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Opinion | The Alabama Democratic Party has no plan, no hope for the future

Josh Moon

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The Alabama Democratic Party is a dumpster fire.

This cannot be news to you by now.

Not after last Tuesday. Not after the last eight years.

Actually, that description might not be harsh enough. Try this: The Alabama Democratic Party is a flaming bag of poop way down at the bottom of a dumpster fire.

And before you go away thinking that to be too harsh, consider this: In the midst of a legit blue wave nationally — Democrats will gain around 40 House seats and receive around 8 million more votes when all of the counting is finished — Democrats in Alabama lost five House seats to an existing GOP supermajority.

Alabama Dems’ best crop of candidates in YEARS received roughly the same percentage of the vote as its worst candidates ever.

Gubernatorial candidate Walt Maddox traveled more than 30,000 miles around this state, spent years attending county commission meetings and getting to know citizens on both sides of the aisle. His likability numbers among likely voters, regardless of party, were fantastic.

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He got roughly the same number of votes as Lt. Governor candidate Will Boyd, who you couldn’t pick out of a lineup with The Beatles.

Party chairwoman Nancy Worley and Democratic Conference head Joe Reed had quite the answer for this disaster of an election, saying, and I’m paraphrasing here: “eh, whatchagonnado?”

That was basically Worley and Reed’s response after they were heavily criticized by their own candidates last week. The criticisms, which came most loudly from Congressional candidate Mallory Hagan, centered on the Alabama Democratic Party’s lack of assistance with campaigns, lack of messaging, lack of financial support, lack of planning, lack of Get Out the Vote efforts, lack of organization and lack of visibility. To name a few.

Worley and Reed attempted to explain it all away by noting that Hagan and other candidates faced insurmountable odds, that the deck was stacked against them, that they would have been wasting resources to have even tried.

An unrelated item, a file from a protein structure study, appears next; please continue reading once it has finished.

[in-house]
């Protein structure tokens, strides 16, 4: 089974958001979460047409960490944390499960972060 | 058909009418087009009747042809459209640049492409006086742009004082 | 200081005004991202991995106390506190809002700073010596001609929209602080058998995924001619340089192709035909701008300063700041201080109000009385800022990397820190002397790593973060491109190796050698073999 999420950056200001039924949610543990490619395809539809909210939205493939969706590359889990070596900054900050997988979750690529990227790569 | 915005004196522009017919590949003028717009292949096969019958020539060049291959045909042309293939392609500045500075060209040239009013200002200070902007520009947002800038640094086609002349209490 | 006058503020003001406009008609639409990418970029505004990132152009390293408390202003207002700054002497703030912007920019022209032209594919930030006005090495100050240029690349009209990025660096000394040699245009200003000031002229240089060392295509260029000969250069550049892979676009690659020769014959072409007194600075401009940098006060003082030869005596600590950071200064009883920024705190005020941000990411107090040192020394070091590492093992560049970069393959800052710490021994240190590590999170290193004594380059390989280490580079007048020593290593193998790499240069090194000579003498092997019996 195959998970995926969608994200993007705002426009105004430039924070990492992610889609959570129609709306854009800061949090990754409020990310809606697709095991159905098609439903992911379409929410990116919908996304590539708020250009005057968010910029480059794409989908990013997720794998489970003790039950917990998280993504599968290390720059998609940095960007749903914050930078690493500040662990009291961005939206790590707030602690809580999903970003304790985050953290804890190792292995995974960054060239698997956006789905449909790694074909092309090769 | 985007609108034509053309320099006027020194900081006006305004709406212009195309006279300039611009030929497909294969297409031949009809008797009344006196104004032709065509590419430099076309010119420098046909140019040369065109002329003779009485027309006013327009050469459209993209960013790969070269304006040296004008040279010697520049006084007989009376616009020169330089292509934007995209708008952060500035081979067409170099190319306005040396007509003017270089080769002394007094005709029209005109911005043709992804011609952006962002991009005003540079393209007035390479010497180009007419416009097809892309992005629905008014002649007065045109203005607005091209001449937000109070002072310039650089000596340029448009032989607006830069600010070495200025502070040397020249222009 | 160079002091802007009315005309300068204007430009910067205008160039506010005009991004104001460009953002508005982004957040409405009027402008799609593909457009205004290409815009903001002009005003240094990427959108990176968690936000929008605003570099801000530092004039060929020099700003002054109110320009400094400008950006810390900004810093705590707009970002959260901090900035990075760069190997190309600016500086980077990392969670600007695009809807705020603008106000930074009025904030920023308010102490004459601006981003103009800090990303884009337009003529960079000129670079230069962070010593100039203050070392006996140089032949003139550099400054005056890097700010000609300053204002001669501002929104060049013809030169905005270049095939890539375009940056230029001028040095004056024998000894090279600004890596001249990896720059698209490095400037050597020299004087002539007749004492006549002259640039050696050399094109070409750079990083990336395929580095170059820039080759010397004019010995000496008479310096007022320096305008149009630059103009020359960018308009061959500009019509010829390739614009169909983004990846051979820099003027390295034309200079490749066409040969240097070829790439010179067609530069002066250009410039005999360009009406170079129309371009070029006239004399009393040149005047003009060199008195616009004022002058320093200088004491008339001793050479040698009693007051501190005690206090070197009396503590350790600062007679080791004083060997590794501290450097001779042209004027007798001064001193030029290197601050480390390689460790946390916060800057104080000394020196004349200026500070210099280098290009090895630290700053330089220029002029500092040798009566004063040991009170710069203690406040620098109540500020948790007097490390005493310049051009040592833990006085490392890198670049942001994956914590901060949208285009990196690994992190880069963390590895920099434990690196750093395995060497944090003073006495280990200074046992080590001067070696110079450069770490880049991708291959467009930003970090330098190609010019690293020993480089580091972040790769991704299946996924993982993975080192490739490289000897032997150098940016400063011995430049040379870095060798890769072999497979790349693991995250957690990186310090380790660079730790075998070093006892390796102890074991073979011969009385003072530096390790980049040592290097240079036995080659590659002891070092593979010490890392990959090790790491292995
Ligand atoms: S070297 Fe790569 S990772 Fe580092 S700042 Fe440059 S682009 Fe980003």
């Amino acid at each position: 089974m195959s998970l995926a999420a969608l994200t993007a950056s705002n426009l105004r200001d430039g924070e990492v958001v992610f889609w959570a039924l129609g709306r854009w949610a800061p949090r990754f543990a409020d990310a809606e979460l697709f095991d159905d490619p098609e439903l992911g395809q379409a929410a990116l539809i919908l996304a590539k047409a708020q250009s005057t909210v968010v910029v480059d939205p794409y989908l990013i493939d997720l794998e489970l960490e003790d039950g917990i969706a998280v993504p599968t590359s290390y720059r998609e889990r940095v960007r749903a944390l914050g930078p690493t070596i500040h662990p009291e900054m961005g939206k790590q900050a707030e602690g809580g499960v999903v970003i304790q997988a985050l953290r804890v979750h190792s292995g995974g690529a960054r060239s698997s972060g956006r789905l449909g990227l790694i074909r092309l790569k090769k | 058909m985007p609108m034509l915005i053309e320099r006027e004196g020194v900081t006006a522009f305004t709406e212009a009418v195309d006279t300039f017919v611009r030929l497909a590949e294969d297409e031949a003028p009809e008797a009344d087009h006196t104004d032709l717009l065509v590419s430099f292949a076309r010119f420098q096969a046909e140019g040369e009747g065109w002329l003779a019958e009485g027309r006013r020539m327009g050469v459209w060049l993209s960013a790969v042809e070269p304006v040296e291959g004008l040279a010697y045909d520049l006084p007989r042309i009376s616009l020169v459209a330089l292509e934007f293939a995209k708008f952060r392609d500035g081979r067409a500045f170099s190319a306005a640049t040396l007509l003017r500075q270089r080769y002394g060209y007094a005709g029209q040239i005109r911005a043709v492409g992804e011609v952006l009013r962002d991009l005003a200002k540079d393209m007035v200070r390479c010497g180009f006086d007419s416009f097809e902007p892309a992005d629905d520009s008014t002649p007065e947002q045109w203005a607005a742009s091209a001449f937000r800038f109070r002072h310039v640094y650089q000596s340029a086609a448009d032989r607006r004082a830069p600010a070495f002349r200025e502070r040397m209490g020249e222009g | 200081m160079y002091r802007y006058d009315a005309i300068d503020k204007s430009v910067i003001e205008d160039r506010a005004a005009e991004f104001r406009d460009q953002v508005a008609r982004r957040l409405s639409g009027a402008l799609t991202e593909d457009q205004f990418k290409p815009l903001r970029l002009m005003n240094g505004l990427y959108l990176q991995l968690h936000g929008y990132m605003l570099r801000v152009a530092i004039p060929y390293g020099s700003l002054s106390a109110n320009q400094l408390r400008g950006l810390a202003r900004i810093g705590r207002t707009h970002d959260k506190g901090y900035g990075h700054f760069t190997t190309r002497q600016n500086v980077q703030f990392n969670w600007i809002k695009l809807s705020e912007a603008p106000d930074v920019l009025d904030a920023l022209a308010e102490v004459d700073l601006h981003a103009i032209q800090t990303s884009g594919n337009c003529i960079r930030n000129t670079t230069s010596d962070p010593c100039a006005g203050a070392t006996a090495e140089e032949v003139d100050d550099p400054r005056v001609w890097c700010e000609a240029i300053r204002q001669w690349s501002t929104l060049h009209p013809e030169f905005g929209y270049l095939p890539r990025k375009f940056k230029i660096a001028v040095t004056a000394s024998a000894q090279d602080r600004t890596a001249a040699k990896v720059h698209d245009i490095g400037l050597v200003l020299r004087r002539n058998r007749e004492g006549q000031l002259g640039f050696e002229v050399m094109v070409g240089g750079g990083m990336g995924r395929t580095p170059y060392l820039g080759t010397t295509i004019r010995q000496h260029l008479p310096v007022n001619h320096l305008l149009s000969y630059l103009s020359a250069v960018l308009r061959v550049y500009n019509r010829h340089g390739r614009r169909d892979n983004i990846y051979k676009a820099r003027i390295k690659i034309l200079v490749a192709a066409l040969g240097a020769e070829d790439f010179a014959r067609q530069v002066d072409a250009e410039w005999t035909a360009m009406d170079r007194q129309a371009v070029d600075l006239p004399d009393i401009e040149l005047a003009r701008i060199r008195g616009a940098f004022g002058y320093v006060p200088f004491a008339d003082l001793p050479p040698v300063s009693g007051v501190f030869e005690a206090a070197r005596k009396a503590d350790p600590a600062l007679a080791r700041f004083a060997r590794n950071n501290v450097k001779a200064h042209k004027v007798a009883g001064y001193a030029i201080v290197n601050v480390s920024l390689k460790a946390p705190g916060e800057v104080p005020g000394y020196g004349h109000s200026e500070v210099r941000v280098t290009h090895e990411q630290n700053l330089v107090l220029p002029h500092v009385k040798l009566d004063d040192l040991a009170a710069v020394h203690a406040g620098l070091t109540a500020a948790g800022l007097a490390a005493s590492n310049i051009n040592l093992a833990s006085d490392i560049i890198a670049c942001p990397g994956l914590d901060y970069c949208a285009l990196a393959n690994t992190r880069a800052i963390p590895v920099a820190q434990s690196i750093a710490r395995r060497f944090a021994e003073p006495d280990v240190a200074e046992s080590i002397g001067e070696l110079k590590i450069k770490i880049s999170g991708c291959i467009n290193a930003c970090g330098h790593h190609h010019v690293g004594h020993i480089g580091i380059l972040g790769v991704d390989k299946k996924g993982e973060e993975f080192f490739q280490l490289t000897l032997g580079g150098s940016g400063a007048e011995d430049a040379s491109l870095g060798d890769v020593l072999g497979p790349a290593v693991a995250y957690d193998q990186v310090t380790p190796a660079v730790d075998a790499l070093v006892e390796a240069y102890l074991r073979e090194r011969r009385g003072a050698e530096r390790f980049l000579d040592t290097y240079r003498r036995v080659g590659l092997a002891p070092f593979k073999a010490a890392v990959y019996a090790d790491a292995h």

Don’t you dare buy it.

Because while it’s true that dropping a half-million the last month of the campaign wouldn’t have saved any candidate (except maybe Johnny Mack Morrow), that’s not when the money should have been spent. That’s not when the party office is most useful.

Winning elections takes effort. It takes planning. It takes information. It takes a long-term strategy.

Republicans didn’t take over the State House after 100-plus years of Democratic control because they prayed about it harder, even if that’s what they’d like you to believe.

They had a plan. They executed that plan.

They started down the ballot, winning races where a handful of votes swayed by the top of the ticket or a county initiative could land a few judgeships, maybe put a new House rep in place. Then they built on that.

They also did it through messaging.

I loathe Mike Hubbard, but that dude knew how to win elections. And he knew how to drive a point home. From the mid-2000s on, Democrats couldn’t go to the bathroom without Hubbard holding a press conference or issuing a press release claiming the Dems were in the bathroom plotting to take your guns or steal your money.

He went to major businesses around the state and started making deals for campaign contributions. And then he used those funds to push the party message even harder. Year after year, Hubbard and the rest of the ALGOP highlighted every bad thing Alabama Democrats did, and told people how Republicans would fix it and make their lives better.

Hubbard could do that, because as party chairman, he spoke for the ALGOP. And because he controlled the purse strings of the party, he could ensure that his message was the message resonating throughout the ALGOP.

ALGOP candidates were prepared with the best polling, the best opposition research, the best ads and the best volunteers. And they were all pushing just the right messages to voters.

They got to be so good at it that it didn’t matter if the candidate was essentially a door stopper. The ALGOP brass, led by Hubbard and a few others, had established a system so good and so efficient that they could get Shadrack McGill elected to the Alabama Senate.  

It didn’t even matter that the messages were mostly BS, and all Hubbard really wanted to do was take all of the money he could get his hands on.

The plan, the message and the execution were so good that it didn’t matter.

Alabama Democrats don’t have any of that.

Not the plan. Not the voice. Not the leadership.

And for some reason, the people in charge of the party seem to be OK with that. Because they just continue to not do anything at all to fix it.

The state deserves better.

 

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